stress class for 3-in. via 12-in. sizes and one hundred fifty psi for the 14-in. by way of 72-in. The later editions (2009 and 2016) haven’t increased the valve sizes or stress courses. The addition of the A velocity designation (8 fps) was added in the 2017 version. This valve is primarily utilized in wastewater service where pressures and fluid velocities are maintained at lower values.
The need for a rotary cone valve was acknowledged in 2018 and the AWWA Rotary Cone Valves, 6 Inch Through 60 Inch (150 mm via 1,500 mm), C522, is beneath growth. This normal will encompass the same a hundred and fifty, 250 and 300 psi stress lessons and the same fluid velocity designation of “D” (maximum 35 ft per second) as the present C507 ball valve standard.
In common, all of the valve sizes, circulate rates and pressures have elevated because the AWWA standard’s inception.
COMPONENTS OF OPERATING TORQUE
AWWA Manual M49 identifies 10 components that affect working torque for quarter-turn valves. These elements fall into two common categories: (1) passive or friction-based elements, and (2) active or dynamically generated components. Because valve manufacturers can’t know the precise piping system parameters when publishing torque values, printed torques are typically restricted to the five parts of passive or friction-based elements. These include:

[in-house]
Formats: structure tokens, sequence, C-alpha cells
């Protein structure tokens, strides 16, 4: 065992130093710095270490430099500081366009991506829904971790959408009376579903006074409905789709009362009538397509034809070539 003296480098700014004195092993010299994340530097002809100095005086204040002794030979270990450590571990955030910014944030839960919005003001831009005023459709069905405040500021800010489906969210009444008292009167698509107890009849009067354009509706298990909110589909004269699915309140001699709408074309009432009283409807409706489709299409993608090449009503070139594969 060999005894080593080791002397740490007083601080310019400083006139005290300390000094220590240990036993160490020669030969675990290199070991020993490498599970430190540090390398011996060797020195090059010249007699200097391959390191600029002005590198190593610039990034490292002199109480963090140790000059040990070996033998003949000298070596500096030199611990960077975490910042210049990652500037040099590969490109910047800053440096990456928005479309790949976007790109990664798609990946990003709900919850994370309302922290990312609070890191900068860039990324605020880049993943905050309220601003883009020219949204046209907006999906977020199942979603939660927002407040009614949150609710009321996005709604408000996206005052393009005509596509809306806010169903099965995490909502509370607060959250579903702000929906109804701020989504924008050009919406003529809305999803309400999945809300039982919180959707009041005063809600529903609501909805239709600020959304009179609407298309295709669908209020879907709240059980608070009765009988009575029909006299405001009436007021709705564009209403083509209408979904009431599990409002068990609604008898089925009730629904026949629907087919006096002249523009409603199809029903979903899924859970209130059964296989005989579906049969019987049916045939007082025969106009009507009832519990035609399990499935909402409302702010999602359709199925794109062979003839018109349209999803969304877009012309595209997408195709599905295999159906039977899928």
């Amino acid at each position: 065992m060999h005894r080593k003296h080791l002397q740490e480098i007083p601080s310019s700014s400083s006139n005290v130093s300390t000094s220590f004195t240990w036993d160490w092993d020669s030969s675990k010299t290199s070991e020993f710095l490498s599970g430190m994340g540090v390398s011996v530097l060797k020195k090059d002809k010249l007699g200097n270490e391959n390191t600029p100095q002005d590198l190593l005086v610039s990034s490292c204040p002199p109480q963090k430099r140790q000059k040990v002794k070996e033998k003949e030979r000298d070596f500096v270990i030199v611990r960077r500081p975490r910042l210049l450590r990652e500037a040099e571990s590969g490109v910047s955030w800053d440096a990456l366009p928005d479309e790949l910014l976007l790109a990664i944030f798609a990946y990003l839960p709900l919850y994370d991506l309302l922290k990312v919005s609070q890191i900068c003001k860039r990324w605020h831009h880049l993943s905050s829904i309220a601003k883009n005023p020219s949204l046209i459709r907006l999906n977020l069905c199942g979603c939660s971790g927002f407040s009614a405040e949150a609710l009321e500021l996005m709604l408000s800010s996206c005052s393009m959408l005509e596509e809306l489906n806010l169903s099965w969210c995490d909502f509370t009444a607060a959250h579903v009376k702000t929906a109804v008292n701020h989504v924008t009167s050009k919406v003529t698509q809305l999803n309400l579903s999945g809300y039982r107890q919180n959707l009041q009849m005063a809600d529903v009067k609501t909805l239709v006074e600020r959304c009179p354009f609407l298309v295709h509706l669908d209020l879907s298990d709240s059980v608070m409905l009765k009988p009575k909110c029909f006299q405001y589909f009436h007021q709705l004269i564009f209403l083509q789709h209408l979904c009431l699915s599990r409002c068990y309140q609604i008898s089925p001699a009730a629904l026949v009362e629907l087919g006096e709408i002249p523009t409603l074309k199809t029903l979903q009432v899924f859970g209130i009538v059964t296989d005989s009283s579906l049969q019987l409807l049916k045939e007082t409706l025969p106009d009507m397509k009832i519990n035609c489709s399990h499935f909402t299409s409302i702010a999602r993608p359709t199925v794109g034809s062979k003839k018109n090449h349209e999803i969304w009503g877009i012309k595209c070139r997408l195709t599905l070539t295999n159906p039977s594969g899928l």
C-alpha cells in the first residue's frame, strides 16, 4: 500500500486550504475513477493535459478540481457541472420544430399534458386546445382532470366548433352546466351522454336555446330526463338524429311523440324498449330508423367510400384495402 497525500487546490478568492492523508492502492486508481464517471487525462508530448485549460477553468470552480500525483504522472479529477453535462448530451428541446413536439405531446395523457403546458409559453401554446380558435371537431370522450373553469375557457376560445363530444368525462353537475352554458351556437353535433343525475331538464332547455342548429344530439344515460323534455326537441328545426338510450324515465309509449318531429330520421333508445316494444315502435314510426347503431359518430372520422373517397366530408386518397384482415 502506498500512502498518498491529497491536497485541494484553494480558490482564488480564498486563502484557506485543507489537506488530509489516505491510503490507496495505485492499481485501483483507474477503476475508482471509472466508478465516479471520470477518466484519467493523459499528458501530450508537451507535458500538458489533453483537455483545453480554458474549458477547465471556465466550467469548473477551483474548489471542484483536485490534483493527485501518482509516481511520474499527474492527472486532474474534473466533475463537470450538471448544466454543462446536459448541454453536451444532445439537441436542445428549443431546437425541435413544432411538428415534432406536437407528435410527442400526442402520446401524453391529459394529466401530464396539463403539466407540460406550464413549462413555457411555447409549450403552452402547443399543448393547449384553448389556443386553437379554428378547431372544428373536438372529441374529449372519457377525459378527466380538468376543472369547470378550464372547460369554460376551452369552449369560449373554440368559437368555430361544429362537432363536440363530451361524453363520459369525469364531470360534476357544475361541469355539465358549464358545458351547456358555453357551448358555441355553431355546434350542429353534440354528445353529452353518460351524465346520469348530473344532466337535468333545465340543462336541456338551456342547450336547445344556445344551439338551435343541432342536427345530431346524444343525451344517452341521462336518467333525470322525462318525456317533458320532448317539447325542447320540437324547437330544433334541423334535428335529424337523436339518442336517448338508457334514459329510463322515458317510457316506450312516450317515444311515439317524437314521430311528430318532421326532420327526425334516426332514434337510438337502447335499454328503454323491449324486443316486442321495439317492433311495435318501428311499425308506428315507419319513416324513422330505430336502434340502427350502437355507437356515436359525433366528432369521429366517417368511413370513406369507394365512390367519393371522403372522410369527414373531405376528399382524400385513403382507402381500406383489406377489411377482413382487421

Passive torque components:
Seating friction torque
Packing friction torque
Hub seal friction torque
Bearing friction torque
Thrust bearing friction torque
The other five elements are impacted by system parameters such as valve orientation, media and flow velocity. The parts that make up lively torque embody:
Active torque parts: